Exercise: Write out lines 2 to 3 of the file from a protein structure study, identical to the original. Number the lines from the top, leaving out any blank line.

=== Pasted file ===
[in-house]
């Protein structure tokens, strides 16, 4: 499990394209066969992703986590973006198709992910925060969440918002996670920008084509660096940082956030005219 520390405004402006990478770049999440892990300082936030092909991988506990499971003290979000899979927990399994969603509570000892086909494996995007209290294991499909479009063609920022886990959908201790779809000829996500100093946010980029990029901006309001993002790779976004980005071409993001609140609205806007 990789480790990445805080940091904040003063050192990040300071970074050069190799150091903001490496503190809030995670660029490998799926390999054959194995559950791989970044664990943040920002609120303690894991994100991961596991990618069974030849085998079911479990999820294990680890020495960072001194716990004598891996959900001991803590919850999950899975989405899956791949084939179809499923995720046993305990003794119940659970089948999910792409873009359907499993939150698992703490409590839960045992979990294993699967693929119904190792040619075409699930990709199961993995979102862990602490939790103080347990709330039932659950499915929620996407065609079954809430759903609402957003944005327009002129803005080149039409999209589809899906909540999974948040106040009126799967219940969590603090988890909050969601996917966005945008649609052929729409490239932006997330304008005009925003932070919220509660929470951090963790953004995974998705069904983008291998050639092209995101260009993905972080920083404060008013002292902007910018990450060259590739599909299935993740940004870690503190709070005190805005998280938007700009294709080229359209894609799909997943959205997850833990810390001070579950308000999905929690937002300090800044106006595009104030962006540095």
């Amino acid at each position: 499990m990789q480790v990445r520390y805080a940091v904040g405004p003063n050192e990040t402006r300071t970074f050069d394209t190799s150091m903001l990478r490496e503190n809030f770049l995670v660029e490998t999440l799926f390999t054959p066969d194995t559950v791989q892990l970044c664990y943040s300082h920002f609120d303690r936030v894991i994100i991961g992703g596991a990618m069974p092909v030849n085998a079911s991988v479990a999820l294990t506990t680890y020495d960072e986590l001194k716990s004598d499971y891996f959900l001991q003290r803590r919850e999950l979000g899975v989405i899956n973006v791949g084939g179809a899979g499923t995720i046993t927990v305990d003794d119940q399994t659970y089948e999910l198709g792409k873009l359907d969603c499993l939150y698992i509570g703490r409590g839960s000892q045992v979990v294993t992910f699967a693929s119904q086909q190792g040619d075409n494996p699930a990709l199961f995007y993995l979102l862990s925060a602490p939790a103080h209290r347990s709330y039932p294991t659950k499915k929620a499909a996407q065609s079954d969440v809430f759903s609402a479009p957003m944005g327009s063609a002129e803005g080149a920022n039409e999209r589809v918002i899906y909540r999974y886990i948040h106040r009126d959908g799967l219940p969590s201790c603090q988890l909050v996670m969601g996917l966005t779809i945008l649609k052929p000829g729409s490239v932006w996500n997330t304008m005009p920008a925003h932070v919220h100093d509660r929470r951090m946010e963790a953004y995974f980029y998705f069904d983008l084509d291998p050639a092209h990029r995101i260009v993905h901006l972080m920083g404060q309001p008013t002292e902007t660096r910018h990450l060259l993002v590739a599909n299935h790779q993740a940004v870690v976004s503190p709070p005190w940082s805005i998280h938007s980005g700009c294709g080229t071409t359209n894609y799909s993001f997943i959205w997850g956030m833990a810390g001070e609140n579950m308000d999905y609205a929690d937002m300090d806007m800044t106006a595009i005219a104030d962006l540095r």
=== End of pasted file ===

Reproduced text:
């Protein structure tokens, strides 16, 4: 499990394209066969992703986590973006198709992910925060969440918002996670920008084509660096940082956030005219 520390405004402006990478770049999440892990300082936030092909991988506990499971003290979000899979927990399994969603509570000892086909494996995007209290294991499909479009063609920022886990959908201790779809000829996500100093946010980029990029901006309001993002790779976004980005071409993001609140609205806007 990789480790990445805080940091904040003063050192990040300071970074050069190799150091903001490496503190809030995670660029490998799926390999054959194995559950791989970044664990943040920002609120303690894991994100991961596991990618069974030849085998079911479990999820294990680890020495960072001194716990004598891996959900001991803590919850999950899975989405899956791949084939179809499923995720046993305990003794119940659970089948999910792409873009359907499993939150698992703490409590839960045992979990294993699967693929119904190792040619075409699930990709199961993995979102862990602490939790103080347990709330039932659950499915929620996407065609079954809430759903609402957003944005327009002129803005080149039409999209589809899906909540999974948040106040009126799967219940969590603090988890909050969601996917966005945008649609052929729409490239932006997330304008005009925003932070919220509660929470951090963790953004995974998705069904983008291998050639092209995101260009993905972080920083404060008013002292902007910018990450060259590739599909299935993740940004870690503190709070005190805005998280938007700009294709080229359209894609799909997943959205997850833990810390001070579950308000999905929690937002300090800044106006595009104030962006540095």
């Amino acid at each position: 499990m990789q480790v990445r520390y805080a940091v904040g405004p003063n050192e990040t402006r300071t970074f050069d394209t190799s150091m903001l990478r490496e503190n809030f770049l995670v660029e490998t999440l799926f390999t054959p066969d194995t559950v791989q892990l970044c664990y943040s300082h920002f609120d303690r936030v894991i994100i991961g992703g596991a990618m069974p092909v030849n085998a079911s991988v479990a999820l294990t506990t680890y020495d960072e986590l001194k716990s004598d499971y891996f959900l001991q003290r803590r919850e999950l979000g899975v989405i899956n973006v791949g084939g179809a899979g499923t995720i046993t927990v305990d003794d119940q399994t659970y089948e999910l198709g792409k873009l359907d969603c499993l939150y698992i509570g703490r409590g839960s000892q045992v979990v294993t992910f699967a693929s119904q086909q190792g040619d075409n494996p699930a990709l199961f995007y993995l979102l862990s925060a602490p939790a103080h209290r347990s709330y039932p294991t659950k499915k929620a499909a996407q065609s079954d969440v809430f759903s609402a479009p957003m944005g327009s063609a002129e803005g080149a920022n039409e999209r589809v918002i899906y909540r999974y886990i948040h106040r009126d959908g799967l219940p969590s201790c603090q988890l909050v996670m969601g996917l966005t779809i945008l649609k052929p000829g729409s490239v932006w996500n997330t304008m005009p920008a925003h932070v919220h100093d509660r929470r951090m946010e963790a953004y995974f980029y998705f069904d983008l084509d291998p050639a092209h990029r995101i260009v993905h901006l972080m920083g404060q309001p008013t002292e902007t660096r910018h990450l060259l993002v590739a599909n299935h790779q993740a940004v870690v976004s503190p709070p005190w940082s805005i998280h938007s980005g700009c294709g080229t071409t359209n894609y799909s993001f997943i959205w997850g956030m833990a810390g001070e609140n579950m308000d999905y609205a929690d937002m300090d806007m800044t106006a595009i005219a104030d962006l540095r």